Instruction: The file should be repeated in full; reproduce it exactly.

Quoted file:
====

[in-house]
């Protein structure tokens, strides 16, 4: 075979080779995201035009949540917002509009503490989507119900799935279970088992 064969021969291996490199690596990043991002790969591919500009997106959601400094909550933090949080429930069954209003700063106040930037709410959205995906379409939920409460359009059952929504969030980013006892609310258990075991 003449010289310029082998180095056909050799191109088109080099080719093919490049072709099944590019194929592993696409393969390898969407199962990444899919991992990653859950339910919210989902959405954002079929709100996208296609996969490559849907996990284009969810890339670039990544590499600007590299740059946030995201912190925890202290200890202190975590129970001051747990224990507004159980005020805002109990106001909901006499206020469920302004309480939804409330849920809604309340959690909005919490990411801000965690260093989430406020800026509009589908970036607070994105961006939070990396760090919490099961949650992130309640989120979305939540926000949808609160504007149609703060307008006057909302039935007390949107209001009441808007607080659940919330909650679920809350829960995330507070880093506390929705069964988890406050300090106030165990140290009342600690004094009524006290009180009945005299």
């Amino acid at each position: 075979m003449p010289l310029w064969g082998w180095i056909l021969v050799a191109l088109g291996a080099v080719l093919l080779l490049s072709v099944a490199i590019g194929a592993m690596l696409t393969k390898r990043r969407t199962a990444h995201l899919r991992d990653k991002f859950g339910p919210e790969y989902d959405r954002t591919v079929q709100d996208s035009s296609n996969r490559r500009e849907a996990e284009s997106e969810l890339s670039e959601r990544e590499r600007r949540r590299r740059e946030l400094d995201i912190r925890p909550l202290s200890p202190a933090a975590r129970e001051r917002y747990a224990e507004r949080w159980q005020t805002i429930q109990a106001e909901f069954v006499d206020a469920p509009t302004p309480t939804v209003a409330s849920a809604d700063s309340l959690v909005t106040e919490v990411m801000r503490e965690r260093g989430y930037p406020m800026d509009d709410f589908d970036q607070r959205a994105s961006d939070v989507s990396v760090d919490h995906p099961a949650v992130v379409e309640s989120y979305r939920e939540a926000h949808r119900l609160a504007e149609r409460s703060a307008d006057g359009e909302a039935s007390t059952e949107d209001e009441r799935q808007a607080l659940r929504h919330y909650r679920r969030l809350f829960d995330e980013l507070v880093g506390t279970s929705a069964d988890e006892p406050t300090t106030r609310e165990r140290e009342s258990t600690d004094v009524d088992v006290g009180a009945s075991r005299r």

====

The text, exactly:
[in-house]
């Protein structure tokens, strides 16, 4: 075979080779995201035009949540917002509009503490989507119900799935279970088992 064969021969291996490199690596990043991002790969591919500009997106959601400094909550933090949080429930069954209003700063106040930037709410959205995906379409939920409460359009059952929504969030980013006892609310258990075991 003449010289310029082998180095056909050799191109088109080099080719093919490049072709099944590019194929592993696409393969390898969407199962990444899919991992990653859950339910919210989902959405954002079929709100996208296609996969490559849907996990284009969810890339670039990544590499600007590299740059946030995201912190925890202290200890202190975590129970001051747990224990507004159980005020805002109990106001909901006499206020469920302004309480939804409330849920809604309340959690909005919490990411801000965690260093989430406020800026509009589908970036607070994105961006939070990396760090919490099961949650992130309640989120979305939540926000949808609160504007149609703060307008006057909302039935007390949107209001009441808007607080659940919330909650679920809350829960995330507070880093506390929705069964988890406050300090106030165990140290009342600690004094009524006290009180009945005299």
């Amino acid at each position: 075979m003449p010289l310029w064969g082998w180095i056909l021969v050799a191109l088109g291996a080099v080719l093919l080779l490049s072709v099944a490199i590019g194929a592993m690596l696409t393969k390898r990043r969407t199962a990444h995201l899919r991992d990653k991002f859950g339910p919210e790969y989902d959405r954002t591919v079929q709100d996208s035009s296609n996969r490559r500009e849907a996990e284009s997106e969810l890339s670039e959601r990544e590499r600007r949540r590299r740059e946030l400094d995201i912190r925890p909550l202290s200890p202190a933090a975590r129970e001051r917002y747990a224990e507004r949080w159980q005020t805002i429930q109990a106001e909901f069954v006499d206020a469920p509009t302004p309480t939804v209003a409330s849920a809604d700063s309340l959690v909005t106040e919490v990411m801000r503490e965690r260093g989430y930037p406020m800026d509009d709410f589908d970036q607070r959205a994105s961006d939070v989507s990396v760090d919490h995906p099961a949650v992130v379409e309640s989120y979305r939920e939540a926000h949808r119900l609160a504007e149609r409460s703060a307008d006057g359009e909302a039935s007390t059952e949107d209001e009441r799935q808007a607080l659940r929504h919330y909650r679920r969030l809350f829960d995330e980013l507070v880093g506390t279970s929705a069964d988890e006892p406050t300090t106030r609310e165990r140290e009342s258990t600690d004094v009524d088992v006290g009180a009945s075991r005299r």